To INFORM students about getting into medical school we hold group meetings (one in the fall and one in the spring) a year and go over what students need to be doing to get into medical school.  We often have these meetings coupled with a visit from any one of the following: representatives of medical schools, former students now attending medical school, Army representatives talking about their scholarship program (and often supplying food!).

To ADVISE students we serve as premedical advisors.  Students are assigned premed advisors in the fall of the sophomore year.  Freshman who have questions should attend the group meetings; if they still have questions, contact us directly.  As long as students have attended the group meetings, there isn’t very much advising that has to be done, but if you have questions, don’t hesitate to ask a Premed Advisory Committee member. 

We ANSWER questions at the group meetings (the group sessions are particularly helpful because others often ask questions that you haven't thought about), and by answering emails and when students stop by to visit.

To WRITE letters of recommendation, we do required Premed Mock interviews with premed students on Study Day in May of their junior year.  An email will be sent in late April to the Prehealth email list regarding the Study Day Mock Interviews.  Following the interview, we draft a `composite' letter utilizing about five individual letters of recommendation that students have solicited.   These individual letters of recommendation generally come from faculty, but may also come from employers, coaches, and others that know applicants well.   A letter from a premedical advisor or advisory committee is not essential for students applying to medical schools; most medical schools allow students to apply without one. But it is the normal procedure and the one that all medical schools prefer.  The interview that we have with students not only allows us to get to know students a bit better before writing on their behalf, but we also use the opportunity to make sure that students understand the process of applying to medical school.  And we also try to simulate, in a small way, the types of questions that students will face when interviewing at medical schools.   One member of the committee will draft the composite letter and it is then reviewed and edited by the entire committee. We prefer to write these letters in the summer after interviewing students, and students should plan to have their individual letters of recommendation available by August at the latest (see timeline).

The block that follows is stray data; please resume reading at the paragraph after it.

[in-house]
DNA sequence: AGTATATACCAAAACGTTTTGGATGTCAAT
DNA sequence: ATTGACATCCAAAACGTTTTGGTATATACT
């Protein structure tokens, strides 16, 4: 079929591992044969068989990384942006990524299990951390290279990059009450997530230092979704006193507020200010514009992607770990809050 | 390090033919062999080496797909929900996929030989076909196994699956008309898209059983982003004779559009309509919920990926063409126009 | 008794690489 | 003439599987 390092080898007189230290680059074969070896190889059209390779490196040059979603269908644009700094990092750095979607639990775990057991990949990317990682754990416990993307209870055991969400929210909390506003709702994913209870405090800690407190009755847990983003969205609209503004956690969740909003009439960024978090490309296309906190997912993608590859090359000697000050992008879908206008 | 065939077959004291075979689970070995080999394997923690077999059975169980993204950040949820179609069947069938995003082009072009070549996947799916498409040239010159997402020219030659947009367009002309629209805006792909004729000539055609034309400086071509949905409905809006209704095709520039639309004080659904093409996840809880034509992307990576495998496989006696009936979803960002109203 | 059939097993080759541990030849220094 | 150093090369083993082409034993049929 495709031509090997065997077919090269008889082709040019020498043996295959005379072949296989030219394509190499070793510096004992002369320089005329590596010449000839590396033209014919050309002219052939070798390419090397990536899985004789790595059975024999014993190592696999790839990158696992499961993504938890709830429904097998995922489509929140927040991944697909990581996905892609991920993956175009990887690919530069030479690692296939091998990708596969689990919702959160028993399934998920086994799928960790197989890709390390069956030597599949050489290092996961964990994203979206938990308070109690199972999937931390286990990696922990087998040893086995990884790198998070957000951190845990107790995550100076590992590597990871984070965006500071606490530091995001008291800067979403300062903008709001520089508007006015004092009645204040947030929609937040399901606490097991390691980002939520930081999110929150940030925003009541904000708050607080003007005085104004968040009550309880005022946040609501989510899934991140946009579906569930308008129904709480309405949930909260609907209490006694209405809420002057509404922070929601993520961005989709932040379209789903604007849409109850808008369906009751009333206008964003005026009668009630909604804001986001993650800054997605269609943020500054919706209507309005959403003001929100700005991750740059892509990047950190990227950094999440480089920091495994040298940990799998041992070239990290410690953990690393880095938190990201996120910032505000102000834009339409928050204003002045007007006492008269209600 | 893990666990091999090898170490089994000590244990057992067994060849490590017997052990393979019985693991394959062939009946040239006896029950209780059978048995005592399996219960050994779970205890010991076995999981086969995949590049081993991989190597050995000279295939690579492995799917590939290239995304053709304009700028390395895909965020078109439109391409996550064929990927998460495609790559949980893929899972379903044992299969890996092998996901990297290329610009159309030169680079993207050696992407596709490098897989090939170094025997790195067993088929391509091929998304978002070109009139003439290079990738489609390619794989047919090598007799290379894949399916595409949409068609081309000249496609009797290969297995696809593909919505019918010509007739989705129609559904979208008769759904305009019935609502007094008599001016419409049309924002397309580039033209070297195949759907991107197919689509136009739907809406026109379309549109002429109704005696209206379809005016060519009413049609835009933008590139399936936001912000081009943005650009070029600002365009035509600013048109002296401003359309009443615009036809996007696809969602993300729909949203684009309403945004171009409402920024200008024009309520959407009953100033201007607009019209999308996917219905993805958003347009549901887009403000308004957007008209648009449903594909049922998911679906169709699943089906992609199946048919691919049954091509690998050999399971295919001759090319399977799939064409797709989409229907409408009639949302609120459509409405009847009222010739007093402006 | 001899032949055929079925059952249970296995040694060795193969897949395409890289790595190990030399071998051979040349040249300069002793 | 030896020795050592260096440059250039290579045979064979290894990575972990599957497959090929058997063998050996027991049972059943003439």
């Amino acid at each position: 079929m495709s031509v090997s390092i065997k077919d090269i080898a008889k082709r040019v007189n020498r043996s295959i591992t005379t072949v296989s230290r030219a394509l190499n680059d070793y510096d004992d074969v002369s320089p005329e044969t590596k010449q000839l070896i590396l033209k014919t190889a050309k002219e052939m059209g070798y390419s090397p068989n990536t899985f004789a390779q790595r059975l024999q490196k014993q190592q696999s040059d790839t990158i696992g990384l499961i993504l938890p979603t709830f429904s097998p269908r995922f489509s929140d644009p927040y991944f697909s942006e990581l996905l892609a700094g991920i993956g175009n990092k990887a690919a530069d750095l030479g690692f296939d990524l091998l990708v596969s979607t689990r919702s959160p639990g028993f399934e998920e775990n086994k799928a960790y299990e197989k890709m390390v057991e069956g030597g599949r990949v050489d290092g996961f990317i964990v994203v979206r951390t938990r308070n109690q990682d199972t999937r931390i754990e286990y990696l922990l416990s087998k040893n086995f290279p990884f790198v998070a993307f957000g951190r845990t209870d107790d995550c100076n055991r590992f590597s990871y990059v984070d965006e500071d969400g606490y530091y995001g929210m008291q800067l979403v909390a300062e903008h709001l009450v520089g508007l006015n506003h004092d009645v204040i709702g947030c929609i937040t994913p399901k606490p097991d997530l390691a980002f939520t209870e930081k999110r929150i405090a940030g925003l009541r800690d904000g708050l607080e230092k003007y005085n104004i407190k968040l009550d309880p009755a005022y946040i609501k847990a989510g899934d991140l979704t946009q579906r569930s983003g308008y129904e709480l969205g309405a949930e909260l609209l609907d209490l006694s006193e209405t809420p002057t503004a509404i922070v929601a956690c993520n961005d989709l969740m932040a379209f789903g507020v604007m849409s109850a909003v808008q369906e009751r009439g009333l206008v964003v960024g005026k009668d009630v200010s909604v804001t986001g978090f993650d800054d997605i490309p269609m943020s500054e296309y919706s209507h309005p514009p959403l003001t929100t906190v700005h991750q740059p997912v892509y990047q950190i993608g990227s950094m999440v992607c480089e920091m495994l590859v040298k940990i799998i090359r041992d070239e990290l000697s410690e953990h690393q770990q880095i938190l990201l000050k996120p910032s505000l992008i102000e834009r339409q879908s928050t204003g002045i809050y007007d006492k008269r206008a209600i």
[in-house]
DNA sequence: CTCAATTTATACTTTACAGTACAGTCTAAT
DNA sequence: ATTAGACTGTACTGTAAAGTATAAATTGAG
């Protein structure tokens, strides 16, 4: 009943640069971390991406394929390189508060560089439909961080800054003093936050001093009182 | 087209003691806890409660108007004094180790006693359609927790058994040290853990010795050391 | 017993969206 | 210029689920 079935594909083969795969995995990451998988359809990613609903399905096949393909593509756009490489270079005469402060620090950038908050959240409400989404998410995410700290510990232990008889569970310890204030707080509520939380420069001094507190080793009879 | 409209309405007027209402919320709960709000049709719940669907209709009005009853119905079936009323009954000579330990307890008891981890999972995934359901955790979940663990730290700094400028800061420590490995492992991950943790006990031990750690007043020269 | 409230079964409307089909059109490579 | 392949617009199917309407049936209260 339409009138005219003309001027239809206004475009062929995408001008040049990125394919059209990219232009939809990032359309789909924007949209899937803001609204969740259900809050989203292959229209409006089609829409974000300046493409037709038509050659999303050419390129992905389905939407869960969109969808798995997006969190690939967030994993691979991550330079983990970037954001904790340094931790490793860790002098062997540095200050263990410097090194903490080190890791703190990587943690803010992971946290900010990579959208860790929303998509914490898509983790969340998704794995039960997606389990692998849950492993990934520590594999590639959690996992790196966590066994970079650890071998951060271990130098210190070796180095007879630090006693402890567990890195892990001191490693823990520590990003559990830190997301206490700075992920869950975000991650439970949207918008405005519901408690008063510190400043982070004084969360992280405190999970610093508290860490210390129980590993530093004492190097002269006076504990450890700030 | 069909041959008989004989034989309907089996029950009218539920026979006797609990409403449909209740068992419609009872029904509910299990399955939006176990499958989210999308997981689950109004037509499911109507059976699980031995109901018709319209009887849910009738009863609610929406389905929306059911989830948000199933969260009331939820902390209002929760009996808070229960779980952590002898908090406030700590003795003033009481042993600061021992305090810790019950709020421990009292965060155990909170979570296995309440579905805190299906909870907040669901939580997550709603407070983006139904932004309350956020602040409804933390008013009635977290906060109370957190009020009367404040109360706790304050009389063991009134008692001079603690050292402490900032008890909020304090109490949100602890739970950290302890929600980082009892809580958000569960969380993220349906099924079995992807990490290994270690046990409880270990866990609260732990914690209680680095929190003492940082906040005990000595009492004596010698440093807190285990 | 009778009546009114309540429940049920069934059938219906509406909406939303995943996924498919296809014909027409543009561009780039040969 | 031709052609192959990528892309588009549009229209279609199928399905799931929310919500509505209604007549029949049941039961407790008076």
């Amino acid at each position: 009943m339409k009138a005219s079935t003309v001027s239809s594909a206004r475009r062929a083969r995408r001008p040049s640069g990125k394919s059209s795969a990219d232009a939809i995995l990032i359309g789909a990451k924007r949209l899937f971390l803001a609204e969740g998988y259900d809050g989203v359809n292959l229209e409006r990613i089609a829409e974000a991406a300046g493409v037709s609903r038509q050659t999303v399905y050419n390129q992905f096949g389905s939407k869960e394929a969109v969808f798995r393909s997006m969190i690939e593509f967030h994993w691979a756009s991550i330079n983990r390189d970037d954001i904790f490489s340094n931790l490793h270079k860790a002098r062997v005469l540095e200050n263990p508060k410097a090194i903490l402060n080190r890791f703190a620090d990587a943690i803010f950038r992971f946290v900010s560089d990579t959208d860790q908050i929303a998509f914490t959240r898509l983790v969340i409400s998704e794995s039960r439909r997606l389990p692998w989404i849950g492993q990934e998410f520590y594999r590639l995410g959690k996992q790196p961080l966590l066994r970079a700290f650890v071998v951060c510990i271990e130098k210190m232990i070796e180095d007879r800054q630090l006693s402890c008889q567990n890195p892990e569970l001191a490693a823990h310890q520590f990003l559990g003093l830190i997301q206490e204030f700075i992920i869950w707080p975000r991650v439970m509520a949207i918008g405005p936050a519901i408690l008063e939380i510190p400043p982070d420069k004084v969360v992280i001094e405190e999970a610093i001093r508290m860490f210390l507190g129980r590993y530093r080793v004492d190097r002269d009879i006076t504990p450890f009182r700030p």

Frequently asked questions:

May I change my premed advisor?  Well, sort of! You are more than welcome to visit (and get advice from) anyone on the committee at any time. You are not actually changing your advisor, but you are getting advice from additional people. You also may want to seek advice from people outside the committee:  other faculty, physicians that you know, students in medical school.  There is much help available online.

Does the premed advisor replace the advisor that has been assigned by the Dean's office?  NO!  Premed students have two advisors, one in their major (your official academic advisor) and also a premed advisor.  It occasionally happens that students have the same advisor in both roles (if you happen to major in biology, chemistry, psychology or sociology and you happen to get a member of the Premedical Advisory Committee as your academic advisor), but generally this is not the case.